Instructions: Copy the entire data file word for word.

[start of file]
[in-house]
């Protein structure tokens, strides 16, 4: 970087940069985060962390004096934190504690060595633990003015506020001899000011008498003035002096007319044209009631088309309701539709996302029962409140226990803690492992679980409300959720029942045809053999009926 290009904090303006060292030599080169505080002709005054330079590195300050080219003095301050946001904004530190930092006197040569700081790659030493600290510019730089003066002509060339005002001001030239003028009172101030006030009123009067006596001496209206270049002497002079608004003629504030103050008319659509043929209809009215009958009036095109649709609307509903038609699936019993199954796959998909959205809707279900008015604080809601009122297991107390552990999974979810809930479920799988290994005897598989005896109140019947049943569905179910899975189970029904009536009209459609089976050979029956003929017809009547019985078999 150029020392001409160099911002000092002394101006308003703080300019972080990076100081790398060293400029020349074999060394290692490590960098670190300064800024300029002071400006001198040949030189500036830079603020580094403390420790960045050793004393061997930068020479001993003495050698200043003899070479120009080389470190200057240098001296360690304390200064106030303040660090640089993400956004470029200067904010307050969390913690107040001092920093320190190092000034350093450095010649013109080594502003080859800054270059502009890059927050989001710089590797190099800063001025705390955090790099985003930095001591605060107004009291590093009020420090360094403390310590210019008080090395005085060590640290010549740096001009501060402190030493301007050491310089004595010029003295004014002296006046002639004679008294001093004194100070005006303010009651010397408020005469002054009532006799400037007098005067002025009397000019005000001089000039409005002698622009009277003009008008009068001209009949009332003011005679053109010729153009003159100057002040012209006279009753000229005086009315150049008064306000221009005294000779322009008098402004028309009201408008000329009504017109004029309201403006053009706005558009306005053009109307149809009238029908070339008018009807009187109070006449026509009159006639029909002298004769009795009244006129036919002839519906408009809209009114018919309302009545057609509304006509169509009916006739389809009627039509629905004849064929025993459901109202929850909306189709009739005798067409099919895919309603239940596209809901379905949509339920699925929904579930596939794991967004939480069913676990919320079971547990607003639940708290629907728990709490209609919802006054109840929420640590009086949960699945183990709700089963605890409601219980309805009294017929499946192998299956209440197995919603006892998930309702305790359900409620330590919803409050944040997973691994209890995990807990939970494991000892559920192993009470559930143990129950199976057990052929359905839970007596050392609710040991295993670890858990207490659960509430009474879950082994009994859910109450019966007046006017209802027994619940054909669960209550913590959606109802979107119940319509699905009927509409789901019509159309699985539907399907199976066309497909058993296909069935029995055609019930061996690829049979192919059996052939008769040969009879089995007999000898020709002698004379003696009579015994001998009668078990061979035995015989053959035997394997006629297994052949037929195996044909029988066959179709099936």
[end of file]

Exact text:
[in-house]
């Protein structure tokens, strides 16, 4: 970087940069985060962390004096934190504690060595633990003015506020001899000011008498003035002096007319044209009631088309309701539709996302029962409140226990803690492992679980409300959720029942045809053999009926 290009904090303006060292030599080169505080002709005054330079590195300050080219003095301050946001904004530190930092006197040569700081790659030493600290510019730089003066002509060339005002001001030239003028009172101030006030009123009067006596001496209206270049002497002079608004003629504030103050008319659509043929209809009215009958009036095109649709609307509903038609699936019993199954796959998909959205809707279900008015604080809601009122297991107390552990999974979810809930479920799988290994005897598989005896109140019947049943569905179910899975189970029904009536009209459609089976050979029956003929017809009547019985078999 150029020392001409160099911002000092002394101006308003703080300019972080990076100081790398060293400029020349074999060394290692490590960098670190300064800024300029002071400006001198040949030189500036830079603020580094403390420790960045050793004393061997930068020479001993003495050698200043003899070479120009080389470190200057240098001296360690304390200064106030303040660090640089993400956004470029200067904010307050969390913690107040001092920093320190190092000034350093450095010649013109080594502003080859800054270059502009890059927050989001710089590797190099800063001025705390955090790099985003930095001591605060107004009291590093009020420090360094403390310590210019008080090395005085060590640290010549740096001009501060402190030493301007050491310089004595010029003295004014002296006046002639004679008294001093004194100070005006303010009651010397408020005469002054009532006799400037007098005067002025009397000019005000001089000039409005002698622009009277003009008008009068001209009949009332003011005679053109010729153009003159100057002040012209006279009753000229005086009315150049008064306000221009005294000779322009008098402004028309009201408008000329009504017109004029309201403006053009706005558009306005053009109307149809009238029908070339008018009807009187109070006449026509009159006639029909002298004769009795009244006129036919002839519906408009809209009114018919309302009545057609509304006509169509009916006739389809009627039509629905004849064929025993459901109202929850909306189709009739005798067409099919895919309603239940596209809901379905949509339920699925929904579930596939794991967004939480069913676990919320079971547990607003639940708290629907728990709490209609919802006054109840929420640590009086949960699945183990709700089963605890409601219980309805009294017929499946192998299956209440197995919603006892998930309702305790359900409620330590919803409050944040997973691994209890995990807990939970494991000892559920192993009470559930143990129950199976057990052929359905839970007596050392609710040991295993670890858990207490659960509430009474879950082994009994859910109450019966007046006017209802027994619940054909669960209550913590959606109802979107119940319509699905009927509409789901019509159309699985539907399907199976066309497909058993296909069935029995055609019930061996690829049979192919059996052939008769040969009879089995007999000898020709002698004379003696009579015994001998009668078990061979035995015989053959035997394997006629297994052949037929195996044909029988066959179709099936």